Who writes middle grade novels you especially enjoy reading?

JMP: Off the top-of-my-head: Andrew Clements and Louis Sachar; Lois Lowry (of course) . And two new authors – Grace Lin and Anne Ylvisaker.

 

 

 

 

What adult novel have you read recently?

Image result for milton averyJMP: David Lagercrantz’s  book “The Girl in the Spider’s Web”- his book follows the characters in Stieg Larssons’ “Girl with the Dragon Tattoo” trilogy. The original books were wildly popular and I wondered how Lagercrantz would handle the challenge of writing a sequel with another author’s characters and voice. The result is an uneven simulacrum and I didn’t come away with any sense of how he might write subsequent stories that are more his own.

 

Do you have anything you would like to share about your process?

JMP:  Over the past five years I have experimented with plotting and seat-of-your-pants writing. Both approaches have become part of my process. I begin with a character that takes off on their own. These pieces tend to be short and usually there is nothing more to add. Occasionally I follow an interesting character with complex issues. At this point I do some rough plotting to explore plot possibilities. What I am going to do with my next book is write the last chapter first. I heard John Irving speak on a book tour and he mentioned how he wrote the last chapter and then figured out how his characters got there.

Thank you, Joyce. Time for a cup of coffee and I hope we can do this again.

NOTE:  Paintings on this blog were all done by MILTON AVERY – one of my favorite artists.

From My Journals 1977-78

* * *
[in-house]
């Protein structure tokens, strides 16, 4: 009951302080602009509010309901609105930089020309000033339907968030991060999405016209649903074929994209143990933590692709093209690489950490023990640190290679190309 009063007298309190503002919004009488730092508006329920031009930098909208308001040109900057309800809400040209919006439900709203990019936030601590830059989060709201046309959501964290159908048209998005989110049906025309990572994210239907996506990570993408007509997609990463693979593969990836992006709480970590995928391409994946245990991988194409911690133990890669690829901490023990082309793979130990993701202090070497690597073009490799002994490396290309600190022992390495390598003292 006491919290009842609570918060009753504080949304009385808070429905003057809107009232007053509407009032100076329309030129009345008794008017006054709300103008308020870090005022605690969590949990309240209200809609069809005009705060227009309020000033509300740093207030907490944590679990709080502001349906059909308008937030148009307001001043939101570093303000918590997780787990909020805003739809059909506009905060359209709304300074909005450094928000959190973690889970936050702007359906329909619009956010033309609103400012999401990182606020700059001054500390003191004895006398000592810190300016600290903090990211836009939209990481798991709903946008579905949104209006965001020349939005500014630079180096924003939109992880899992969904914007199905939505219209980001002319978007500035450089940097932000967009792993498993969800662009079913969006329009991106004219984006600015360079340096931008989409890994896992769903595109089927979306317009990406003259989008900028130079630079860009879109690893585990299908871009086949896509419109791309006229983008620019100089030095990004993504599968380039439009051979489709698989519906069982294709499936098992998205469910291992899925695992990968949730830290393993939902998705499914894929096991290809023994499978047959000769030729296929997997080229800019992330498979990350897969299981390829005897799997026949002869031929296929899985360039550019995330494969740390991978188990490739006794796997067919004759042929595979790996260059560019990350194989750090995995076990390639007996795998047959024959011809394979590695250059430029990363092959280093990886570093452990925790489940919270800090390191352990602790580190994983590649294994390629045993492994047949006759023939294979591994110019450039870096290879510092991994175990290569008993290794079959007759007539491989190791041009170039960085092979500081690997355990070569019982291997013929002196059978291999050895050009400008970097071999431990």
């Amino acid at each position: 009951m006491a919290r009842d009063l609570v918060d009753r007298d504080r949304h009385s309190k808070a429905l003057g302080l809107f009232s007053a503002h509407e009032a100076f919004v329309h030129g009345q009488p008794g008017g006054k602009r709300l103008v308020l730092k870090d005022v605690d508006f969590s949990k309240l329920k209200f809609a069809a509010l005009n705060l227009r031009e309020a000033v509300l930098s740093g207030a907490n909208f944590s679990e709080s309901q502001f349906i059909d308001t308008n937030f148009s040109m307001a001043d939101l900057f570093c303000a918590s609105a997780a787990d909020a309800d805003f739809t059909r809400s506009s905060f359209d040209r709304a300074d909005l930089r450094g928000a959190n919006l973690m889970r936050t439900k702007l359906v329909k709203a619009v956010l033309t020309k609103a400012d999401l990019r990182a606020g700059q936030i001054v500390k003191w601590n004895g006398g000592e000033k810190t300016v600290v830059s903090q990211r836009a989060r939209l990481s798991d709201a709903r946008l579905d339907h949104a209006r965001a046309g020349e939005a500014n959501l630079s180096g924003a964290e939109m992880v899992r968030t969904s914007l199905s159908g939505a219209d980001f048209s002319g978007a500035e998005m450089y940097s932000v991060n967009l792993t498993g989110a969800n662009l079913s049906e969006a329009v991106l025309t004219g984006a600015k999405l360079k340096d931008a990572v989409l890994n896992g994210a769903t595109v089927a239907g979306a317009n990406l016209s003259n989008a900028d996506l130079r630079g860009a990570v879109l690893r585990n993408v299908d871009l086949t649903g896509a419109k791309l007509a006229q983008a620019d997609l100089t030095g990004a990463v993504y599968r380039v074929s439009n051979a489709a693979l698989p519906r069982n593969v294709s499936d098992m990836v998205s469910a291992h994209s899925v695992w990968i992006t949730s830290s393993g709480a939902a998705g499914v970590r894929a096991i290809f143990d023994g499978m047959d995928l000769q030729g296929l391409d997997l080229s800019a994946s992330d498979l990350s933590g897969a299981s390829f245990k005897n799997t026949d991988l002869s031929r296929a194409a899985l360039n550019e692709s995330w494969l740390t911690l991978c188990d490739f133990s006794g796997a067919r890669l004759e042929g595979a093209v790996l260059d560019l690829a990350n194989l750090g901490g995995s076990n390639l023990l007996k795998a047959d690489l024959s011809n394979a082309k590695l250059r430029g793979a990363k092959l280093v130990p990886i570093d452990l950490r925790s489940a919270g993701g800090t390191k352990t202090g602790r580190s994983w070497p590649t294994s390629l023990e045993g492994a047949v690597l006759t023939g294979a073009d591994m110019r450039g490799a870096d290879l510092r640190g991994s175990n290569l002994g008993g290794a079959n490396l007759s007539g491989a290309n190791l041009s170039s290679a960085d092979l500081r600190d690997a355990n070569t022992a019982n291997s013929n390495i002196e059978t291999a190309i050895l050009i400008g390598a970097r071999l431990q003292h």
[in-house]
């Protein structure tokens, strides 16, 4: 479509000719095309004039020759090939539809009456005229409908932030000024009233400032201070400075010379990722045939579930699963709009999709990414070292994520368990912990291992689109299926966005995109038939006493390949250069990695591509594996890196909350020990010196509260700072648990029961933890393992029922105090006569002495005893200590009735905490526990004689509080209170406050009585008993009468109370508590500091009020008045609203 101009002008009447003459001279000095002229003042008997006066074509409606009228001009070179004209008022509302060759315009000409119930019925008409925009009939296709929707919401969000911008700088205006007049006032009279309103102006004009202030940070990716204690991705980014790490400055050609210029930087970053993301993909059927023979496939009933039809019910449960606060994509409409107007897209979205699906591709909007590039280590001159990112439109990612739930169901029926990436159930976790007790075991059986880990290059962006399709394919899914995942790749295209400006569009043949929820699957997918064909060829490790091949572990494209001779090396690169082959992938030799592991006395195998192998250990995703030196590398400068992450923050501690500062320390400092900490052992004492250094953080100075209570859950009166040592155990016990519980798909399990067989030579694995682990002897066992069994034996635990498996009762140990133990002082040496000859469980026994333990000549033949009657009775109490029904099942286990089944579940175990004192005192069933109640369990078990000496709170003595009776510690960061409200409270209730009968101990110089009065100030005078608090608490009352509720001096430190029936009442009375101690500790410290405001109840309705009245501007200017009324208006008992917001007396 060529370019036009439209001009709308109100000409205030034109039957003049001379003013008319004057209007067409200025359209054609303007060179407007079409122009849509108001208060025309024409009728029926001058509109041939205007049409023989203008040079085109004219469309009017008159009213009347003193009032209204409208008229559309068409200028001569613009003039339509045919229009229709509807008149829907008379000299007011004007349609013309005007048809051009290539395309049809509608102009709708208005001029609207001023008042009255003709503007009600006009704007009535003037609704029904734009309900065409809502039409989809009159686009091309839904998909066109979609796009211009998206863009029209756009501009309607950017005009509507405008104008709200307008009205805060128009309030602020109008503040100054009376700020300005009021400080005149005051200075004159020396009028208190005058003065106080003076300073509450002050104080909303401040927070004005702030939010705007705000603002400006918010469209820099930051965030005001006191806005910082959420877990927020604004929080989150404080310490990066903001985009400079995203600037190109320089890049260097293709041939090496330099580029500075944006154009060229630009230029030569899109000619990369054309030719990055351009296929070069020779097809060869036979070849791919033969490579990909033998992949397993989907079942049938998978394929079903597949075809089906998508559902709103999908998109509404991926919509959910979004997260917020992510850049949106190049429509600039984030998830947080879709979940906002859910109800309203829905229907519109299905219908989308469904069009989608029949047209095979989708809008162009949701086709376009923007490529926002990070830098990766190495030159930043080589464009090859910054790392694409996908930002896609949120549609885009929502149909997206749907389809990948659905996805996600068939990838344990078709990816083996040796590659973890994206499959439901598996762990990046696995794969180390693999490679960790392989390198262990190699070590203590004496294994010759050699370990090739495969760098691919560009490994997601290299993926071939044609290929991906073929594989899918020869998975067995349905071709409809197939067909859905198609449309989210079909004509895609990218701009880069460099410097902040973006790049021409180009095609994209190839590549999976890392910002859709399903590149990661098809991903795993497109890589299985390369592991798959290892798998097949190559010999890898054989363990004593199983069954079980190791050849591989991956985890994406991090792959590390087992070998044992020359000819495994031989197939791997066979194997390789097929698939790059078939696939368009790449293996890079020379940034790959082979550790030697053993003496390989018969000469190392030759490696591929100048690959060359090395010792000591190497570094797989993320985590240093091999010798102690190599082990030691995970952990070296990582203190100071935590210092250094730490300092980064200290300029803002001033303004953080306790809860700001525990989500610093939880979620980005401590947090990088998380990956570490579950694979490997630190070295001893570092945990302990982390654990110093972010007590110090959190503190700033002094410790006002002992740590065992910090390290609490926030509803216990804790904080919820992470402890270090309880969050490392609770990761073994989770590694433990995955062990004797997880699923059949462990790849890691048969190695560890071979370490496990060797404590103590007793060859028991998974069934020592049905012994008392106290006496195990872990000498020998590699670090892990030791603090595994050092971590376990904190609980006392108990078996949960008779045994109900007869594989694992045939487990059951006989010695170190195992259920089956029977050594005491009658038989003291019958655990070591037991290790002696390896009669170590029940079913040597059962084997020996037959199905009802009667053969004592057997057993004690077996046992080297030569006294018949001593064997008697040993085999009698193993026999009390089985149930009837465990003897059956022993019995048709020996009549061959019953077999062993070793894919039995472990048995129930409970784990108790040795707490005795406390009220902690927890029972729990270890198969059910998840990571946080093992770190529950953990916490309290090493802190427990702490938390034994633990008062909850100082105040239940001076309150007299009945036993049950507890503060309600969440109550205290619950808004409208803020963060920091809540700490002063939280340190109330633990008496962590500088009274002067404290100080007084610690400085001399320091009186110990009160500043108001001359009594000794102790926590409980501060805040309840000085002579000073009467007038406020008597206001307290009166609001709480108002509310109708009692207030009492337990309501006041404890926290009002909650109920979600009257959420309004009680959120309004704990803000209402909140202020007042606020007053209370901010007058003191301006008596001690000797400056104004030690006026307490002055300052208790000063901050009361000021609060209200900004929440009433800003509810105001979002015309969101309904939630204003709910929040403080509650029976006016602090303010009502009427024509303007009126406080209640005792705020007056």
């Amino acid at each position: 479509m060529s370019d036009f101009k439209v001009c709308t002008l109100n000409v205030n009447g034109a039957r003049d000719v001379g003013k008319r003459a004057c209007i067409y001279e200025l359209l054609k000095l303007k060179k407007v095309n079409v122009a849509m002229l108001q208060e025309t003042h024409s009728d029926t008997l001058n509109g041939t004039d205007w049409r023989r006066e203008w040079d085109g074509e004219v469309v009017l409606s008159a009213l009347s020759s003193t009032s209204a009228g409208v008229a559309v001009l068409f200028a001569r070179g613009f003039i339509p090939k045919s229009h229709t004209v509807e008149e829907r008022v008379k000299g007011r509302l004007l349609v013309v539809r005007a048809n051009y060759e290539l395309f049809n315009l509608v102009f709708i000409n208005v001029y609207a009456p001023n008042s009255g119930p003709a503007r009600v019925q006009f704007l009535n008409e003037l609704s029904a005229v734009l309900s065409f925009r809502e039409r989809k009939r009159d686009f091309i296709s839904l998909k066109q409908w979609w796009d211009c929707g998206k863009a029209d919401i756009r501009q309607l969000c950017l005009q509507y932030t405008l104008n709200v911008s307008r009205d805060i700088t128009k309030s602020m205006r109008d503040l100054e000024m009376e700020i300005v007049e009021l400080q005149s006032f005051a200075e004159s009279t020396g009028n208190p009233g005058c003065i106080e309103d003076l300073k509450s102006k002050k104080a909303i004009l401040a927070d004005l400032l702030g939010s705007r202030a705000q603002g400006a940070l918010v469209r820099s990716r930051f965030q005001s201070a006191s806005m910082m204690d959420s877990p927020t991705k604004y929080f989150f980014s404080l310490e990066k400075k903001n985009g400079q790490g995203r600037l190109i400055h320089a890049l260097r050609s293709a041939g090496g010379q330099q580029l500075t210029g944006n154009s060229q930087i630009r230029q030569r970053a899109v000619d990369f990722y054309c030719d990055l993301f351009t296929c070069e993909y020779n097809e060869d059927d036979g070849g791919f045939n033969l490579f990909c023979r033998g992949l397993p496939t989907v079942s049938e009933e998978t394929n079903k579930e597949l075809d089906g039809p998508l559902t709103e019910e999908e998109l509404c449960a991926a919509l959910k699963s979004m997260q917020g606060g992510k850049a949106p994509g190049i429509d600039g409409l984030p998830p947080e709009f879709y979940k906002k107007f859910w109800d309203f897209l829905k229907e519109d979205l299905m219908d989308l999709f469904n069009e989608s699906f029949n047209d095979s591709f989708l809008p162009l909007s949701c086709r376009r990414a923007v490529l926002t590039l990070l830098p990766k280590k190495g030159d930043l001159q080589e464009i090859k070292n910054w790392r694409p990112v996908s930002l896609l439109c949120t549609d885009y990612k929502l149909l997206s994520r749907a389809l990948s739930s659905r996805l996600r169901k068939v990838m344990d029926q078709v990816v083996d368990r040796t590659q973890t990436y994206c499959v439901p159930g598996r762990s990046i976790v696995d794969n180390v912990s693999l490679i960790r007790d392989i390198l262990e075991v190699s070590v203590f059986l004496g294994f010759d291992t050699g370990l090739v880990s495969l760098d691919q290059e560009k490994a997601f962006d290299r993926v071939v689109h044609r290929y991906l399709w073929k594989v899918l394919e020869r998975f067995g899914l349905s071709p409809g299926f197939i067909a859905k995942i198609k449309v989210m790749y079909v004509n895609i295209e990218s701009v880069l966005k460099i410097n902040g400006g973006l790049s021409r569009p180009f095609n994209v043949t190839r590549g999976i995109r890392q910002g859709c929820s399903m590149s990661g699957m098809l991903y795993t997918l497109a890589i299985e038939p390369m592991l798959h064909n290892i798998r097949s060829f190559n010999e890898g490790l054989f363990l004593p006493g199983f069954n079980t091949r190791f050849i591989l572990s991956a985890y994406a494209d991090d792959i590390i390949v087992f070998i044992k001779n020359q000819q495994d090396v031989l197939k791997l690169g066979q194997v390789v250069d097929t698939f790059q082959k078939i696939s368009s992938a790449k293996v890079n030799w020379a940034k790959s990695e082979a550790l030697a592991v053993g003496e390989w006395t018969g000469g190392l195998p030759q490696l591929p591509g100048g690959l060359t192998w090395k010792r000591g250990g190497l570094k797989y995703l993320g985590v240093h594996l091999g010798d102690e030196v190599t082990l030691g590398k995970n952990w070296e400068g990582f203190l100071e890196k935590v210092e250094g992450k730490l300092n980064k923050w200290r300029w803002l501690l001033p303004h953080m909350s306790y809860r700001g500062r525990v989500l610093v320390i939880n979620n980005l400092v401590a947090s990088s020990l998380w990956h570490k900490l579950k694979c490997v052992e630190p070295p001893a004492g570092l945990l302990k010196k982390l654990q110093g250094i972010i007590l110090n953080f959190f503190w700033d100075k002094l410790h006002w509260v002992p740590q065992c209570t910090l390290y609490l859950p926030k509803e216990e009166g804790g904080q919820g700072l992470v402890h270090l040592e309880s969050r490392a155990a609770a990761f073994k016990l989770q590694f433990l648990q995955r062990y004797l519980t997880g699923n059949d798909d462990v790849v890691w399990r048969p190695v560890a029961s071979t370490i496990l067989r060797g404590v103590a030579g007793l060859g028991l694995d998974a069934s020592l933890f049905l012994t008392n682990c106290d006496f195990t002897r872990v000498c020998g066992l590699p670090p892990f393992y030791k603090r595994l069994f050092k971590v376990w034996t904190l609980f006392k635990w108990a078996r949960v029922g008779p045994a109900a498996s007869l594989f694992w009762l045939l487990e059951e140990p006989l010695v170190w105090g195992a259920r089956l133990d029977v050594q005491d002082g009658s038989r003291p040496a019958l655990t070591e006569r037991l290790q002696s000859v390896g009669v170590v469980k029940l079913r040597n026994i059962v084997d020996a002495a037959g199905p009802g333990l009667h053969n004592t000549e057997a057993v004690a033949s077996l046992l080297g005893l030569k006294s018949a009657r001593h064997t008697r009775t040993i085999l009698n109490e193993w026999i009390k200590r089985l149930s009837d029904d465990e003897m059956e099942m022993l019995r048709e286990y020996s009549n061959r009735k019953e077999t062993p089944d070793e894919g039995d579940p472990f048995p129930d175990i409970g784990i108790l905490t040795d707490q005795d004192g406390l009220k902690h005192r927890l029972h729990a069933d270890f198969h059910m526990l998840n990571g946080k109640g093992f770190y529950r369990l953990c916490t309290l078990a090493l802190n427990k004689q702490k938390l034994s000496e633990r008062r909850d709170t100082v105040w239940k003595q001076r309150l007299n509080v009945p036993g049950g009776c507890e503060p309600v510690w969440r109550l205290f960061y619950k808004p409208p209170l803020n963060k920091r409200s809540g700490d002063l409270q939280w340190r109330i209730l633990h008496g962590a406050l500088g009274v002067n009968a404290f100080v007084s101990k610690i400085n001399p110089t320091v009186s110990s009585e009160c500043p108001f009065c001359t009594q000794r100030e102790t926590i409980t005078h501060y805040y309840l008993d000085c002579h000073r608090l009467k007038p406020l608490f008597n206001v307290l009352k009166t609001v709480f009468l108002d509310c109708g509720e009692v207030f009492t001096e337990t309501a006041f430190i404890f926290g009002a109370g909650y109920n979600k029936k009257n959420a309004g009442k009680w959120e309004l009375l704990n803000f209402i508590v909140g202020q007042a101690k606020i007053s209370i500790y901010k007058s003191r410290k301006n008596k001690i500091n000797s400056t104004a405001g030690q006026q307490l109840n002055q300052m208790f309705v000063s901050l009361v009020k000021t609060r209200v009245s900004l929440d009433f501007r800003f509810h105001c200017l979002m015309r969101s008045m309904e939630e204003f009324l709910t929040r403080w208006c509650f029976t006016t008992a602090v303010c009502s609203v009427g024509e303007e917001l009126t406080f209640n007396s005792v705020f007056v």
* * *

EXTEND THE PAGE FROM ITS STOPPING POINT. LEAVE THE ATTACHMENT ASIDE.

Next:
From My Journals 1977 – 1978
Napa Valley, California

House on Grayson Ave. St. Helena CA

At night
Wind blows the Oleanders
Scratching
Against the window screens
Trying to get in.

We live
As an island in the vineyards
Marking time
With ticking clocks
While the seasons change


Hiking in Calistoga, CA

Mushrooms on the trail
Pushing up from the dark earth
Glistening with dew.

Brittle yellow leaves
Filtering and reflecting
The autumn sunlight.


Calistoga, CA

I remember bein’ once in Calistoga
The road-dog stopped there
Long enough for coffee
And some pie.

We sat at horseshoe counters
Eatin’ fast
And feelin’ lucky
That we still had many more miles
Left to ride.


http://www.napaphotos.com/diner.html

bigdiner

A Special Limited Edition of 250 signed, and numbered prints are available for a limited time in 2 sizes – 8×10 $85.00 11×14 $125.00 + tax – un-framed, by contacting the artist:
Jim Pryts / Pryts Photo Service
1414 Third Street
Napa, CA 94559
707-253-8990

Breakfast at the Yountville Diner

Woman with a bloodless face
Numb
Her cold fingers
Weakened by grief
Her life struggling to assert itself
A quiver in her limbs.
She has seen the face
Of anti-life
And now dark glasses
Shield her scalded eyes


The Yountville Diner, Napa Valley, CA

I went to the Yountville Diner
They were serving poetry
Poems
Poetry
Words
Spilled onto the floor.
We soaked them up.

I went to the Yountville Diner
The menu had changed
Breakfast
Lunch
Coffee
Spilled on the counter.
We moved to a booth.


The Arizona Face

Old Arizona Indio
What are you doing in Northern California
Walking slow
Let me take your picture
So the landscape of your face
Can take its place
On my Napa Valley wall.
Joyce Martin Perz writing as Joy Martin